University of Auckland's Matthew Goddard tells New Scientist that "all else being equal, the sexual populations should be outcompeted by asexual populations." That's because an asexual species "should adapt more quickly to a specific niche in the environment" than their counterparts, the magazine adds. "Gene mixing between sexual individuals from different niches will produce maladapted hybrids that will not reliably pass on useful adaptations."
Of course, there's plenty of evidence to suggest that is not how things happen in nature. And now, new research from Goddard and his colleague Jeremy Gray published in Ecology Letters shows that gene flow between niches facilitates local adaptation in the lab, too.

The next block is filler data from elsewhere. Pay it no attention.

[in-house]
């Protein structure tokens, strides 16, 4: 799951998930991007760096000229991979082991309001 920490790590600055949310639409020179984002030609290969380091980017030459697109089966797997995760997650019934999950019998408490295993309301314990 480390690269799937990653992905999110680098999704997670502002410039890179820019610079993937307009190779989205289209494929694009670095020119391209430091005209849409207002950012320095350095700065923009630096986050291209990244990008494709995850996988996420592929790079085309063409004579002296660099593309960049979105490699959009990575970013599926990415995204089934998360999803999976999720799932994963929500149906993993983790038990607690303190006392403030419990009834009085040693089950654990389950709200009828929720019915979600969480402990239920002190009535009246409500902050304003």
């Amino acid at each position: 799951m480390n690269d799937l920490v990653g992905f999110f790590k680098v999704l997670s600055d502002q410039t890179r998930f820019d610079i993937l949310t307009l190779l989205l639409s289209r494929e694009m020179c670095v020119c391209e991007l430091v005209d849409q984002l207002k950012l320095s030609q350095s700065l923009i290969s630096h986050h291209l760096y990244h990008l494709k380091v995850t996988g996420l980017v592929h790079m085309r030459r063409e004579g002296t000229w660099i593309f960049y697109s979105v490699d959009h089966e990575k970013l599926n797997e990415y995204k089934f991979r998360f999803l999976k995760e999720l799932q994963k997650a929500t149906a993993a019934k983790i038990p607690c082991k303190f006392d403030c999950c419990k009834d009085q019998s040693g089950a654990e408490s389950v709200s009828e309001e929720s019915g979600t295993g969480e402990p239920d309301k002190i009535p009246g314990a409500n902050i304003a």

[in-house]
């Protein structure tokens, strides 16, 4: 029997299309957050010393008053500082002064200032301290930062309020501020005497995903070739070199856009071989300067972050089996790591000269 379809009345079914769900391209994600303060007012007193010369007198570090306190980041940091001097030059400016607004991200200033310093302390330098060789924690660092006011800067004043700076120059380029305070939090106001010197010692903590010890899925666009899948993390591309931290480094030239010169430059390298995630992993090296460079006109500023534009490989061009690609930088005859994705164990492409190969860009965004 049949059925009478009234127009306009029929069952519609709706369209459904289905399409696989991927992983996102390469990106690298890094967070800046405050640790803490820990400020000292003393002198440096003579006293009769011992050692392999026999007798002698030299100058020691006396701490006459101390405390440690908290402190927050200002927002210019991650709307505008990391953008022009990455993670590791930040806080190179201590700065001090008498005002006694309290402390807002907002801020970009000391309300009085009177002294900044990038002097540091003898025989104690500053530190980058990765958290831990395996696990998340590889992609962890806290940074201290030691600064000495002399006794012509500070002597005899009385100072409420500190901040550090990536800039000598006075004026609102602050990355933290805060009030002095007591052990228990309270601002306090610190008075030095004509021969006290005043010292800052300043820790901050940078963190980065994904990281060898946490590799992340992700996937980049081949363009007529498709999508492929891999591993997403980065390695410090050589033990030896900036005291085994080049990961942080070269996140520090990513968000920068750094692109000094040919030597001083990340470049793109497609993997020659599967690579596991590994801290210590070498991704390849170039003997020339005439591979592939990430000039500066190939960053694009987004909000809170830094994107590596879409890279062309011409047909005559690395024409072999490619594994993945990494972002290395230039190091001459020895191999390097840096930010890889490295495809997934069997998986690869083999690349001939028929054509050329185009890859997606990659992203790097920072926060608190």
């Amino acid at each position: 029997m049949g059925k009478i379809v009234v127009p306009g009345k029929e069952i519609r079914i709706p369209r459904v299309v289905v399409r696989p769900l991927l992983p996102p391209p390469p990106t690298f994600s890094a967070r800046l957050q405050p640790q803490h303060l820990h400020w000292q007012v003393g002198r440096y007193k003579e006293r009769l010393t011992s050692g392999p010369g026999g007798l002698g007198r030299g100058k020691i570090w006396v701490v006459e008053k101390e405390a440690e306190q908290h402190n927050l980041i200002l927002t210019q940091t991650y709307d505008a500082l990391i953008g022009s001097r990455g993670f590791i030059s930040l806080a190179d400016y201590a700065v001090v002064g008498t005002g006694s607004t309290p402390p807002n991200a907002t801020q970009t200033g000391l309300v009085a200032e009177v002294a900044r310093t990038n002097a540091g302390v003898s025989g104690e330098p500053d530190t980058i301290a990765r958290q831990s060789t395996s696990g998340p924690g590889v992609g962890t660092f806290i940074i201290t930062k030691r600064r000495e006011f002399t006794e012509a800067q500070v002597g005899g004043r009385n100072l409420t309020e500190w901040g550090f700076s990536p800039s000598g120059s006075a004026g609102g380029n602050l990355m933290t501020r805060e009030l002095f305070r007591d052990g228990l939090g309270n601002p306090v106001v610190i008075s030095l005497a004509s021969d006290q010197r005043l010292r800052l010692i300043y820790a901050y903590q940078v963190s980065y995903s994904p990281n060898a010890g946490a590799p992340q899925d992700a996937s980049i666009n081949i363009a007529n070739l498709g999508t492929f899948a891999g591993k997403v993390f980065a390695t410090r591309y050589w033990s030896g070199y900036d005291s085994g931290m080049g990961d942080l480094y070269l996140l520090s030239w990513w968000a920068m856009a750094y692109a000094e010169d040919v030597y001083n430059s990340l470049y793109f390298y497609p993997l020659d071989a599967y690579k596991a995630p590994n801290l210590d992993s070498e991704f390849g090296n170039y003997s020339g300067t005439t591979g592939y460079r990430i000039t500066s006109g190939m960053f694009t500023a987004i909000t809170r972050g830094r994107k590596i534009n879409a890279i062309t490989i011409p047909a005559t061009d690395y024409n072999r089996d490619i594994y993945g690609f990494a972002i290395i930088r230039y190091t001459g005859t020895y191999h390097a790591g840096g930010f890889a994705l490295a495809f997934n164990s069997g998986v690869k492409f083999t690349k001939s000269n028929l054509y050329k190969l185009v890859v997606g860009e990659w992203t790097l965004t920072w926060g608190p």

New Scientist explains:
In their paper, the authors report having found that, generally speaking, sex likely does more harm than good in heterogeneous environments.
"They became simultaneously specialised to both environments — or superior generally," Goddard tells New Scientist. "This is the first empirical demonstration that sex doesn't retard adaptation in a complex environment."